To PSA or not to PSA? How to Check Prostate Health

For many years now there has been much debate around the benefits and possible harms of the PSA test for prostate cancer. It may come as a surprise to some that despite advances in medical technology there is still no consensus on using the PSA test
in men with no history of prostate cancer.

Early detection of prostate cancer is complex with many factors to consider, the following points emerged from a recent review conducted by Andrology Australia:

  • It is generally agreed that using the PSA test for mass population screening is not warranted.
  • Informed (or shared) decision-making should be supported, considering the harms and benefits of testing, and testing should not take place in uninformed men.
  • Men with a family history of prostate cancer may benefit from testing at a younger age than men at general (population) risk.
  • There is general agreement that initial PSA results should guide the interval for later testing.
  • Two recent studies from NSW1 and Victoria2 have looked at survival in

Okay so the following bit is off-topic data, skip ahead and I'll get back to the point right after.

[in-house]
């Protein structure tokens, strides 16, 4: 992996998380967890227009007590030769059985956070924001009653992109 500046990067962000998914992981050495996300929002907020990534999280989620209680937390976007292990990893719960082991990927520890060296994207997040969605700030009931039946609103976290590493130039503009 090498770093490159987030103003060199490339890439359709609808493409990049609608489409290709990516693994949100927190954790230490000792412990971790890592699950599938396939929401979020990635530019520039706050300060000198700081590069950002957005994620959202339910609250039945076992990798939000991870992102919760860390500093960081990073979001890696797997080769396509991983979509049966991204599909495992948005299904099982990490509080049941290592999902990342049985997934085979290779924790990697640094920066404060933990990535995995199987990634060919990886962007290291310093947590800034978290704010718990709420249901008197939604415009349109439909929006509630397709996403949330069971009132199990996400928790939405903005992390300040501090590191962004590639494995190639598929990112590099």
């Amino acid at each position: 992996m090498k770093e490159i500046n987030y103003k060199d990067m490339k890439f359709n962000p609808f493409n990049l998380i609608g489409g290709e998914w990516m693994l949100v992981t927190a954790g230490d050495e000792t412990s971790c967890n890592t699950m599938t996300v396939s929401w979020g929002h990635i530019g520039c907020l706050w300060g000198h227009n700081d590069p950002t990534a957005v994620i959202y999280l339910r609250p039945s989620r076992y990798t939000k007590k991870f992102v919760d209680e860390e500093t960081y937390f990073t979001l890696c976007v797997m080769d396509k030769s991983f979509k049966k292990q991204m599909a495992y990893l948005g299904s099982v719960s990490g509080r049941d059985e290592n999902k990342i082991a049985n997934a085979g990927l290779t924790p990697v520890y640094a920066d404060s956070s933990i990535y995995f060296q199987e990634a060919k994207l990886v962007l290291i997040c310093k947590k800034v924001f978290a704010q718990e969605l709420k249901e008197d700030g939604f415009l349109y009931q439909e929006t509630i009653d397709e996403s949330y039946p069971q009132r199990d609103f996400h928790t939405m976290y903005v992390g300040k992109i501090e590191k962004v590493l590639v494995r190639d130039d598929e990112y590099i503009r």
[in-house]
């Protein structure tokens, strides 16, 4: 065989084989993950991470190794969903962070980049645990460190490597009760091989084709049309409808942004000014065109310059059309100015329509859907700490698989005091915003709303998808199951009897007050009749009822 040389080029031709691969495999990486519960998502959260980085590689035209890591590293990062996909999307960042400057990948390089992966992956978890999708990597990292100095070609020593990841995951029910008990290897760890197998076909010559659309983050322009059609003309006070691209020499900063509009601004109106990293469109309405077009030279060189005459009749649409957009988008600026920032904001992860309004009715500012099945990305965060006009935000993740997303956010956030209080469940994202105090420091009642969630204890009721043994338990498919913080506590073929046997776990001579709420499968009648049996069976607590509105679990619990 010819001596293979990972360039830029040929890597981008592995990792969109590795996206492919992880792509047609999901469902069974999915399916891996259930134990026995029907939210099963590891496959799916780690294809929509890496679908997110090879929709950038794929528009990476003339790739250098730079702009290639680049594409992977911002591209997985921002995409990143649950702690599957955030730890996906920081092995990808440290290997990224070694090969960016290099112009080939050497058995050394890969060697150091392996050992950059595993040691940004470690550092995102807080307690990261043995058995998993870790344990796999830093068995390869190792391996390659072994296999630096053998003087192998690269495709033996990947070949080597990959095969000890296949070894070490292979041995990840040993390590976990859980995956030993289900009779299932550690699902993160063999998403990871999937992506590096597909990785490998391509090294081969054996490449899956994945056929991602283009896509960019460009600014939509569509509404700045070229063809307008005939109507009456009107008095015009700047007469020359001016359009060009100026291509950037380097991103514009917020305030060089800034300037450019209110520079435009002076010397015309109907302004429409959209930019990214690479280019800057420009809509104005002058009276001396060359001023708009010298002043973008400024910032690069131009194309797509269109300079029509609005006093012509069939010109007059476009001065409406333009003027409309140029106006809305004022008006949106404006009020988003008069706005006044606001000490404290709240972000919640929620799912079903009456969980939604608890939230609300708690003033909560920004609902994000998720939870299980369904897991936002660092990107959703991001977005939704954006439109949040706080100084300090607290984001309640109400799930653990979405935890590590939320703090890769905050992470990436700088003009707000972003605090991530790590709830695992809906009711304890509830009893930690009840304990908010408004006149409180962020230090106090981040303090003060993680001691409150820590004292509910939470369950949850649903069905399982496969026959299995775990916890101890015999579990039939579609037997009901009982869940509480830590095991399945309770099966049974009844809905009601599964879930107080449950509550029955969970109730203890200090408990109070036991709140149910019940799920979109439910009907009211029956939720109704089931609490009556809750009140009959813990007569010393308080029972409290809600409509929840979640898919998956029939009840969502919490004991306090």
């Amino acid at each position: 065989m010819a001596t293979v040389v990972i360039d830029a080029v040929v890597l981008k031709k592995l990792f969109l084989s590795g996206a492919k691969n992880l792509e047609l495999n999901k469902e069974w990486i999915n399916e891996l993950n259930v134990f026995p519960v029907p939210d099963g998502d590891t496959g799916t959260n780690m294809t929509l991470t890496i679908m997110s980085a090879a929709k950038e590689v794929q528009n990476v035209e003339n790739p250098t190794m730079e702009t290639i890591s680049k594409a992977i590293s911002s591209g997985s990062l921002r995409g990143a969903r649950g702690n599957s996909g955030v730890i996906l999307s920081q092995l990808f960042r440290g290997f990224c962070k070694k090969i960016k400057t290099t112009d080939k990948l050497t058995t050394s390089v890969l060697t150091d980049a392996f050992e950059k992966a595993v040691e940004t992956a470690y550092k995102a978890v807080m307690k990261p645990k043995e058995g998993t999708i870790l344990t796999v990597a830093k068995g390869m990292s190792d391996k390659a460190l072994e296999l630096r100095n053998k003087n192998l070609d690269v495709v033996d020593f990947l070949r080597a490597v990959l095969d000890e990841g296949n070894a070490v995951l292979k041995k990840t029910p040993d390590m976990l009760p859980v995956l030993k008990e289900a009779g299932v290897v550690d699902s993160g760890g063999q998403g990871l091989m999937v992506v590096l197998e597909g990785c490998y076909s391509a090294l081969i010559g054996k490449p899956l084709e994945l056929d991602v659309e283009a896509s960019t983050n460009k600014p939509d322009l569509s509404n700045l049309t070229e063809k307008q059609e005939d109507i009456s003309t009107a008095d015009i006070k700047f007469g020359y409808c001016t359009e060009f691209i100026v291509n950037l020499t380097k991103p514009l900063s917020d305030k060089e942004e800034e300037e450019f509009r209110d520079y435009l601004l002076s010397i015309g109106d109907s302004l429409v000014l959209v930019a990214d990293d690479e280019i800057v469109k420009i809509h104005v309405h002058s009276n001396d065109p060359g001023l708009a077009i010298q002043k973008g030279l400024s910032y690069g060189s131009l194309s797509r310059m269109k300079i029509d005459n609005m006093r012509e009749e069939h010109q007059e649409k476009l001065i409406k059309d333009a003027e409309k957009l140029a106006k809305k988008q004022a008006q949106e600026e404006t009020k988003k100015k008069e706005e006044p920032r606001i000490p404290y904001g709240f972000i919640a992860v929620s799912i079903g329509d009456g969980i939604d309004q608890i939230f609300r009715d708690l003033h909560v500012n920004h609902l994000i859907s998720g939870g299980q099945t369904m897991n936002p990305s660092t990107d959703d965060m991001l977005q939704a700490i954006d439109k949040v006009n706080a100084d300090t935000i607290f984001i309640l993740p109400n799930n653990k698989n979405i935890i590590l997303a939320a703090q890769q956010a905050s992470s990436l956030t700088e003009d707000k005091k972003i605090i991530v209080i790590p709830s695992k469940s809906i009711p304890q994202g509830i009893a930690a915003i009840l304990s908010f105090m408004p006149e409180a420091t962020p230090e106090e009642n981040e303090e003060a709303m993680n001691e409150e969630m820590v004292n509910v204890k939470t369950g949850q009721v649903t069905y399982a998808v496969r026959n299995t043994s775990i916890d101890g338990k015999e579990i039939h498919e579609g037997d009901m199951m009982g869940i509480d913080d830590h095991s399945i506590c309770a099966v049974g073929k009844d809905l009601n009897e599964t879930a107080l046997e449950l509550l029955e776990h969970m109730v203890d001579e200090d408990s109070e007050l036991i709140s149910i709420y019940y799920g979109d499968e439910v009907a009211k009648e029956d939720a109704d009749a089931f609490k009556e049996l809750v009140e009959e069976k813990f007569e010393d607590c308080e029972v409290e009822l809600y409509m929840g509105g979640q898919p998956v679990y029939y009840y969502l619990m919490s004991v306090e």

• Men with less than about 10–15 years life expectancy should not have a PSA test.
  • Including a digital rectal examination with a PSA test is recommended by most of the organisations/agencies
    reviewed, but not all.
  • There is still no agreement on the age at which a PSA test should be offered but an age range of 55-69 is endorsed
    by several organisations.
  • There is no clear agreement on the PSA level required for a prostate biopsy.

The one thing that is clear is that more research is needed into better screening tests or risk factors, benefits and harms of early detection, and the effectiveness and side-effects of treatments.

So is there any good news? Well, yes.

Magnetic resonance imaging (MRI) has been around for many years, but it is only recently that two studies conducted by Australia researchers have shown that a new form of MRI, multi-parametric MRI (mpMRI), is becoming accurate enough to be considered as an alternative to PSA testing or prostate biopsy.

It is too early to go to your GP to request a mpMRI, but if you are aged 55 or over or if you have a family history of prostate cancer you should be talking to your GP about your testing options.

About Ian Murray

Ian is a registered acupuncturist and Chinese Herbal Medicine practitioner at Kenmore Centre for Health. This website contains general information about medical conditions and treatments. The information is not advice, and should not be treated as such.
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